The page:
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Jamboree: One down, two to go



Today we completed the first session of the Book Arts Jamboree.  We couldn't
believe how the week had raced by and how much we had accomplished. The
purpose of this session was to explore "Bookmaking Adventures in the
Classroom."  Susan Kapuscinski Gaylord (Multicultural Books to Make and
Share) introduced us to dozens of book structures from around the world and
her class developed ways that these books could be utilized to enrich the
classroom curriculum.  Joan Irvine (How to Make Pop-Ups) used hands-on
exercises to show how cartooning and pop-ups can be used to inspire creative
thinking.  Gloria Zmolek (Teaching Hand Papermaking) taught us how the basic
papermaking process could be introduced into the classroom using simple
materials and skills.  In my class we investigated how literacy could be
promoted through classroom publishing projects.

All of the participants organized into publishing companies and each group
wrote, illustrated, designed and produced an editioned book with enough
copies so that everyone got to take home samples of what everyone else had
learned.  One of the books was a multi-panel tunnel book with a flap on the
back cover that lifted to reveal an original story and illustration.  There
was an alphabet book with words that highlighted the events of the week:
Artists' Books (the cover of the book illustration opened to show all the
names of the participants), Catalpa, Deckle Edge, Fan, Great Handouts (a pop-
up hand with painted fingernails), Idyllic Jamboree, Kiss-off, Lunas, Magical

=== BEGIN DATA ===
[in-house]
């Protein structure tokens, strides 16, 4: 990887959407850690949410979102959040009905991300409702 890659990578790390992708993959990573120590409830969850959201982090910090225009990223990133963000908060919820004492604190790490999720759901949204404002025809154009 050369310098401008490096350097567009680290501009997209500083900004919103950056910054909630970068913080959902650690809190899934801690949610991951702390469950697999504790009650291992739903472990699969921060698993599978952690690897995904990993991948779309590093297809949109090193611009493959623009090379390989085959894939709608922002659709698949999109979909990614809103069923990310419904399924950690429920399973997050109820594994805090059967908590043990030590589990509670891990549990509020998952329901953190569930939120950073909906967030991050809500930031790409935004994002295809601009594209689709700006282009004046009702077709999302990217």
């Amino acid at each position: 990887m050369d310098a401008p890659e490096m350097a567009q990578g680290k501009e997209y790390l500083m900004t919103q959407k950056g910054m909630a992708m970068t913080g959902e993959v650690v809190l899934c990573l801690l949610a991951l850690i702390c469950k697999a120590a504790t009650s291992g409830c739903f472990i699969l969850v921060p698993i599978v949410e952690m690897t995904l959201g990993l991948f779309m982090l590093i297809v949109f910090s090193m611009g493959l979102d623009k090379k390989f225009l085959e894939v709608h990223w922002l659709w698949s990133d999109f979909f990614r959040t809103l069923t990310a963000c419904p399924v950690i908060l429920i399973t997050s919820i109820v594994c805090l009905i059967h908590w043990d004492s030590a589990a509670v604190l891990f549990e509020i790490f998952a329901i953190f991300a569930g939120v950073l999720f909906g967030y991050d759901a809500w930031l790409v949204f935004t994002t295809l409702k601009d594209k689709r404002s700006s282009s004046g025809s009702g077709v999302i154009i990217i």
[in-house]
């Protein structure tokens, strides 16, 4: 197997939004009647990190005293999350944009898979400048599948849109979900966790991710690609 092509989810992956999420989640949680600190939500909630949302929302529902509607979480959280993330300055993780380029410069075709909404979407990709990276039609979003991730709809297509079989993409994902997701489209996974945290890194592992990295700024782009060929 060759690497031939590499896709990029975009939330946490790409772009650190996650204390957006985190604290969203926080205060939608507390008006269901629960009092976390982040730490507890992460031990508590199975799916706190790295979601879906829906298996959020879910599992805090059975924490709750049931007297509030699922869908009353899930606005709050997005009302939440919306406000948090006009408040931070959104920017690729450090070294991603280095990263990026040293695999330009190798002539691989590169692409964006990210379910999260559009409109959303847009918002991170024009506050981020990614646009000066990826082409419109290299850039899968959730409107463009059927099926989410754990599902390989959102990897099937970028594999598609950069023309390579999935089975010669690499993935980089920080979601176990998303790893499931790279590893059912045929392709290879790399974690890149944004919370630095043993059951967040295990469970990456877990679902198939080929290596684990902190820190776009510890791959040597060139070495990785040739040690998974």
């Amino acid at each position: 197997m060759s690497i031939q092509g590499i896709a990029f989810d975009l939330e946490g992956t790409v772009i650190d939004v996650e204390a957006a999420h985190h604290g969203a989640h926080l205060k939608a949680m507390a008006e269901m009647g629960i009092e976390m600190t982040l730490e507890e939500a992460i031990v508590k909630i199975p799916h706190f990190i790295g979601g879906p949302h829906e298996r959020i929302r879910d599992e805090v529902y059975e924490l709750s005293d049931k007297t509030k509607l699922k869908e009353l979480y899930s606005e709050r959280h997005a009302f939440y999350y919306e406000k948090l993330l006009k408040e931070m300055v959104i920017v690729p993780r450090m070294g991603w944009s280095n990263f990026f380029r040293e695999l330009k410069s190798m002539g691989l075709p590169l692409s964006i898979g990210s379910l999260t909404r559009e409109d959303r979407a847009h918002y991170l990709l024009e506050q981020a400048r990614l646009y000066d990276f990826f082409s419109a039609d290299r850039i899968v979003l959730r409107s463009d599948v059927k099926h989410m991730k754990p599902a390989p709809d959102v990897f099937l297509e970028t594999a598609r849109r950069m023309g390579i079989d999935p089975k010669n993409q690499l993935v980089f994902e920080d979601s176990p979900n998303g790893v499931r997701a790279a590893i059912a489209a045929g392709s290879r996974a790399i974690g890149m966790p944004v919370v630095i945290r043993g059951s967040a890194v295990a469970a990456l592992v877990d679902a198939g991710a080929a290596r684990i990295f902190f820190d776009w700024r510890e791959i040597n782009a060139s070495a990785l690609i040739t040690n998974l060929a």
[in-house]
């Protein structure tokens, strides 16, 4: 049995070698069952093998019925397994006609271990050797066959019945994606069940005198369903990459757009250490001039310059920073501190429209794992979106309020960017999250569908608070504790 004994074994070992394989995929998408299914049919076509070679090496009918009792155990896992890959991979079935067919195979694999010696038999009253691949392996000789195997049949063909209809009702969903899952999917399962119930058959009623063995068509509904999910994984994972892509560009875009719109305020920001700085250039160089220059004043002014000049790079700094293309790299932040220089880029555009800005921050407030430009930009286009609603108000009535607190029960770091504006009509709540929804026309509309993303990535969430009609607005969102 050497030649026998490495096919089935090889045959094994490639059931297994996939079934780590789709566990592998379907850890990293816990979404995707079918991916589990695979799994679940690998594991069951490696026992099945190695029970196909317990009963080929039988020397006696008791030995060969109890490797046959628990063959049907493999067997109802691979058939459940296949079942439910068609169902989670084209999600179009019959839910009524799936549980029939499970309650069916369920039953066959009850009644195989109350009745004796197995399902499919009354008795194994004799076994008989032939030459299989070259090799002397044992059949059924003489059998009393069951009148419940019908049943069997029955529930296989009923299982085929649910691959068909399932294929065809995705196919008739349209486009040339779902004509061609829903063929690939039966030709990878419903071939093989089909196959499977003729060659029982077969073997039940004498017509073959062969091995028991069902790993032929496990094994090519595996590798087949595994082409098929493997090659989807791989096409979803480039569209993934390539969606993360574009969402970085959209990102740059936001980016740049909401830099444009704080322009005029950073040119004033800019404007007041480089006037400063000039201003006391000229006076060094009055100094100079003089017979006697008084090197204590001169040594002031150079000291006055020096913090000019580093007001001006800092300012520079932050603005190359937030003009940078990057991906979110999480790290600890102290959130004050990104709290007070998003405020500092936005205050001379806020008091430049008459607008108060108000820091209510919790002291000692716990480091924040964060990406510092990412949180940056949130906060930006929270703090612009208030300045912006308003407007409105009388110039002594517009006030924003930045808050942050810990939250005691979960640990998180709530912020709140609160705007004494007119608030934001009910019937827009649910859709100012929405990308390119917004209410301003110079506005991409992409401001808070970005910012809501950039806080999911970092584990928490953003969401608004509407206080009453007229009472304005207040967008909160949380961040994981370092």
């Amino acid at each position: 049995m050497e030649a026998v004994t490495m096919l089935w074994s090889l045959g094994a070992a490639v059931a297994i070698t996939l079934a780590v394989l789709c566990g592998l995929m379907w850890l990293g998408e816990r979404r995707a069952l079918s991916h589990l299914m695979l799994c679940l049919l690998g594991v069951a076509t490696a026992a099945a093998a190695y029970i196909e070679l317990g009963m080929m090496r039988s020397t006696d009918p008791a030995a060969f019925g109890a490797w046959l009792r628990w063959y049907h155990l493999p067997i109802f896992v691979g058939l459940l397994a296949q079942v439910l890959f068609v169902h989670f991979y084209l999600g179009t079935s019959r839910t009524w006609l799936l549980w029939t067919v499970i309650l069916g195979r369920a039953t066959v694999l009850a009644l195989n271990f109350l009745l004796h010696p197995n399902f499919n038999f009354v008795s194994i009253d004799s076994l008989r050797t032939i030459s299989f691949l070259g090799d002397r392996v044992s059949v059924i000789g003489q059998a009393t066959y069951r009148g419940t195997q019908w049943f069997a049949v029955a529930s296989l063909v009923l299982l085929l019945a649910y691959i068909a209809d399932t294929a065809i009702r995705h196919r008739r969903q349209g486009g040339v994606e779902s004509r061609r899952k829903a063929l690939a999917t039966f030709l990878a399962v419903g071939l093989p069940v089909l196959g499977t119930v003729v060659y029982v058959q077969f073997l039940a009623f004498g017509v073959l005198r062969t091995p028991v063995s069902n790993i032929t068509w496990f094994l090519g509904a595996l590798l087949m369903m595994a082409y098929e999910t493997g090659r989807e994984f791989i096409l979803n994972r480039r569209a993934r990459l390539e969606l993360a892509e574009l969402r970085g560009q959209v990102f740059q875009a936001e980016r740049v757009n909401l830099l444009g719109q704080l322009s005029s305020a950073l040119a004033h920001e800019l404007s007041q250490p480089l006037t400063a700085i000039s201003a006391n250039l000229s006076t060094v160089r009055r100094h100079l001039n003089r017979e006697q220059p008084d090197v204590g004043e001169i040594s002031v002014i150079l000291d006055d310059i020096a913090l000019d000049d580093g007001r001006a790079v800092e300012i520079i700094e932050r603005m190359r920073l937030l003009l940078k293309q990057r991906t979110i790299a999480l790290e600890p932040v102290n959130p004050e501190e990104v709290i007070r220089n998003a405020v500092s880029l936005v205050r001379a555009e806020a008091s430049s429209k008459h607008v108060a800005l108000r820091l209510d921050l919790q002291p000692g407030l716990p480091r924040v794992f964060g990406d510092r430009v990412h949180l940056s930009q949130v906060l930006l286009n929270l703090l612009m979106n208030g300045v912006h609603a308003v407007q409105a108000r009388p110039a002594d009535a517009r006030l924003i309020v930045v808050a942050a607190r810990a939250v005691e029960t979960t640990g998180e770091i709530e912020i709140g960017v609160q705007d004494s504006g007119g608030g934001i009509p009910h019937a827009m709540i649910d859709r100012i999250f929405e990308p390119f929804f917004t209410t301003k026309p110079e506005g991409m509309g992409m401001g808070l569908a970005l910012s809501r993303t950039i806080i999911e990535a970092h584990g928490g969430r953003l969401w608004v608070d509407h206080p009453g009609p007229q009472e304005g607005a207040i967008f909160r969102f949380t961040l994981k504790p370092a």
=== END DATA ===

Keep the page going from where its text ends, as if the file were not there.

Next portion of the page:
Night Owl, Popcorn, Quips, Rat Skull, Turkey Skin, Unique Vellum Watermarks,
X-acto, Yellow (flowers) and Zigonals.  Disaster and hope were explored
through a French-door structure.  There was a miniature (4"H x 2-1/2"W)
brown-paper grocery bag labeled "Soul Food." Inside were tiny books shaped
liked grocery items with text to nourish the soul.  The "milk bottle" book
read, "Poetry should come to your door like milk," Joseph Brodsky.  All of
the books were imaginative, thought provoking and drenched with the love and
labor that produced them.

It was a successful Jamboree and it didn't happen by accident.  Each
participant arrived with a task to perform and everyone exceeded expectations
in carrying out their assigned work.  Some people assisted the instructors,
some gave mini-workshops, some sorted the daily handouts (one paper company
sent over 600 pounds of sample books and demonstration projects for the three
sessions), and others organized individual events such as the materials
exchange, show-n-tell, buy-sell-trade, and idea exchange.  We all worked late
on Thursday night, but not before taking time out for a brief session of fun
and frolic that included almost everyone participating in a non-aqueous
synchronized water ballet routine.  I think the only one who didn't get
involved was the owner of the resort.  She was busy on the sidelines coloring
pages for one of the publishing companies.

This morning we felt a little shell shocked from all the excitement of the
previous week. We worked hard, learned much and came away with a better
understanding of the possibilities and important benefits of bookmaking
activities in the classroom.

Tomorrow, Carolyn Chadwick drops the last participant from the first session
off at the train station in Hudson and then swings up to the airport in
Albany to pick up the first person to arrive for the next session.  We are
looking forward to the new surprises that lay ahead.


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